By Geoff Brumfiel

Low-power computer chips that don't rely on an electrical current to handle data have just come a big step closer.

The key result, unveiled today in Nature1, sounds deceptively simple: scientists have injected electrons into silicon at room temperature and set a majority of them spinning in the same direction.

But the experiment "is a real breakthrough", says Jaroslav Fabian, a theoretical physicist at the University of Regensburg, Germany. "Silicon is entering in a big way into spintronics."

Conventional electronics uses the electron's charge to move and process information. Spintronics -- or spin-transport electronics -- offers an alternative, relying on the electron's magnetism, or spin, to encode information.

Charge can be stored and is easy to manipulate using electric fields, properties that have enabled electrical engineers to develop ever-smaller chips over the past four decades. "But there are now increasing concerns that this progress may come to a halt," says Ron Jansen, a physicist at the University of Twente in Enschede, the Netherlands. As chips shrink they also become more complex and operate at higher speeds, driving an exponential growth in the amount of power needed to move electrons around them. Unless an alternative can be found, Jansen says, electronic devices may soon become too power-hungry to be practical.

Jansen and others believe that the answer may lie in spin. Rather than moving charges around, spin-based devices would simply have to flip the direction of an electron's internal bar magnet.

Single-layer success

The difficulty with spintronics is that although electron spins are readily aligned in magnetic materials, they are less well-behaved in the semiconductors used in the electronics industry. To build a spintronic device, researchers must be able to move spin-aligned electrons from magnetic to semiconductor materials without losing that alignment.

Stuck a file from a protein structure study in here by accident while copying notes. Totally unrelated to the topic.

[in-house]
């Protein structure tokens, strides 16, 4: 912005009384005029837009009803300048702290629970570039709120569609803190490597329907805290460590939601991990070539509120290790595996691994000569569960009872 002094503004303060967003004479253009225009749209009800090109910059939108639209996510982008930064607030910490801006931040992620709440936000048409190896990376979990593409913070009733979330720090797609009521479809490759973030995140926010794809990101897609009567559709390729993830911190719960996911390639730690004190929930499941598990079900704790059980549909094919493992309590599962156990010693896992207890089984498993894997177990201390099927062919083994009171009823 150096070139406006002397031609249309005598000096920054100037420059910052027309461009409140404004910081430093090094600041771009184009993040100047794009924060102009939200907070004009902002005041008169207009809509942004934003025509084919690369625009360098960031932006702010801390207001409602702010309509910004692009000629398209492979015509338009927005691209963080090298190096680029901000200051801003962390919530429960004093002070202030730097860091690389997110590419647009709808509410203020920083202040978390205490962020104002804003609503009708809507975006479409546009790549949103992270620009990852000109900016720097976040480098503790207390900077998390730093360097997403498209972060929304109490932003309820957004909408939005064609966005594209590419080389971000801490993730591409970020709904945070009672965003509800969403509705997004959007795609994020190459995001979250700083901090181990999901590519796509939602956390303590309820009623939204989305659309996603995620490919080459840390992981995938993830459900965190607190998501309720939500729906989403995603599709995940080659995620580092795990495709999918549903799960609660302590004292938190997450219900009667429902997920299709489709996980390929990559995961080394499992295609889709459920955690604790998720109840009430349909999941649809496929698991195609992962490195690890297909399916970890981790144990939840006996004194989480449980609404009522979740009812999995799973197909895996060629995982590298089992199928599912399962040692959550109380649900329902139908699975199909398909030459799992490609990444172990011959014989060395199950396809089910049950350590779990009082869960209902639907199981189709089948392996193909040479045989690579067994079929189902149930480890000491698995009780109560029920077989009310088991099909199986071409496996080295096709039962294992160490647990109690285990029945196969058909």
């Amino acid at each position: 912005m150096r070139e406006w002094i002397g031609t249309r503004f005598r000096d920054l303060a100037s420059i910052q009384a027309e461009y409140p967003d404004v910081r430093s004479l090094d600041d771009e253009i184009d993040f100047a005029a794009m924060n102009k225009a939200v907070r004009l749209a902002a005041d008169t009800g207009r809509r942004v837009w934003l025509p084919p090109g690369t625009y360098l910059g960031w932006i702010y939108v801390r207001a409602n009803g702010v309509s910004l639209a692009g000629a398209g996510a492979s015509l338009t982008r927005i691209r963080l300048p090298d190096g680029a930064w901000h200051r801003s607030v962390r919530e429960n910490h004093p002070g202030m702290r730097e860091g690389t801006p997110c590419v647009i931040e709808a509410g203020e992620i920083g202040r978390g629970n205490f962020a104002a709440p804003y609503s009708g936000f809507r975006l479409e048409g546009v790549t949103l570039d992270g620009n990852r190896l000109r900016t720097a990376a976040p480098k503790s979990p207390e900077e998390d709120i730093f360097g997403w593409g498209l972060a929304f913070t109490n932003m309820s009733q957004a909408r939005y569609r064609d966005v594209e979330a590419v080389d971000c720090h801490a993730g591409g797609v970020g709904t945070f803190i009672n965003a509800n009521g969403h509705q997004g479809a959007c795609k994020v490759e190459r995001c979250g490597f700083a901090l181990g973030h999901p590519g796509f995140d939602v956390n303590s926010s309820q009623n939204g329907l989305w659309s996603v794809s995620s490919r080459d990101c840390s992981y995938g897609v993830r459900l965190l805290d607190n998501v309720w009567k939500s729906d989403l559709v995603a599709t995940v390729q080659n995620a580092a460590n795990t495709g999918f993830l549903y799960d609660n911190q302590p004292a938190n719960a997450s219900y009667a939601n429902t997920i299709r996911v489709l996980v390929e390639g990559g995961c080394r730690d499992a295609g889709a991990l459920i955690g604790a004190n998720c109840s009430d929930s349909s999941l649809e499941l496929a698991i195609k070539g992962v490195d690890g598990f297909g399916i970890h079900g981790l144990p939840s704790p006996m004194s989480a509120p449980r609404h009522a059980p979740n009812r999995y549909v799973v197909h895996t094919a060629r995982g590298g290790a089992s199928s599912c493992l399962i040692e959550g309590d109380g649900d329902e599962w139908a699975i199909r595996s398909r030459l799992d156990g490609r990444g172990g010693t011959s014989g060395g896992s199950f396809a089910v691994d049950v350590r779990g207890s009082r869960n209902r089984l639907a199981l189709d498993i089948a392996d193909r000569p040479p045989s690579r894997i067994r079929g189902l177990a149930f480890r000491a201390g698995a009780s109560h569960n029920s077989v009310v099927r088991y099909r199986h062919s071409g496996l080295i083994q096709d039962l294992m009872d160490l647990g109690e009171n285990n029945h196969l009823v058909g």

Previous experiments had managed the feat at ultra-cold temperatures, or by using exotic semiconductors such as gallium arsenide. But now Jansen and his colleagues have successfully injected spin electrons en masse into everyday silicon at room temperatures.

The team began with a magnetic nickel-iron alloy used in the read head of hard-disk drives, and an ordinary slab of silicon. Between the two they sandwiched an ultra-thin layer of aluminium oxide, roughly a nanometre thick. The aluminium oxide acts as an insulator, but when a voltage is applied some electrons are able to quantum-mechanically tunnel from the magnetic material into the silicon. The aluminium-oxide interface allows some spin directions to pass through more easily than others, creating a net excess of spins pointing in the same direction.

The key to the team's success was the single layer of aluminium oxide. Previous experiments had used two or more such layers, which stifled the flow of spin-aligned electrons. A single, thin coating between the magnetic material and the silicon allowed the electrons to flow smoothly at room temperature.

The simplicity and reliability of the technique are likely to make it a new standard in the field, says Shinji Yuasa, a researcher at the National Institute of Advanced Industrial Science and Technology in Tsukuba, Japan.

But there are still a few more steps before spintronics can come to fruition, says Jansen. Crucially, researchers must develop reliable ways to flip spins around once they are in silicon. Still, "The building blocks are there," he says. "Now it's just a matter of building something."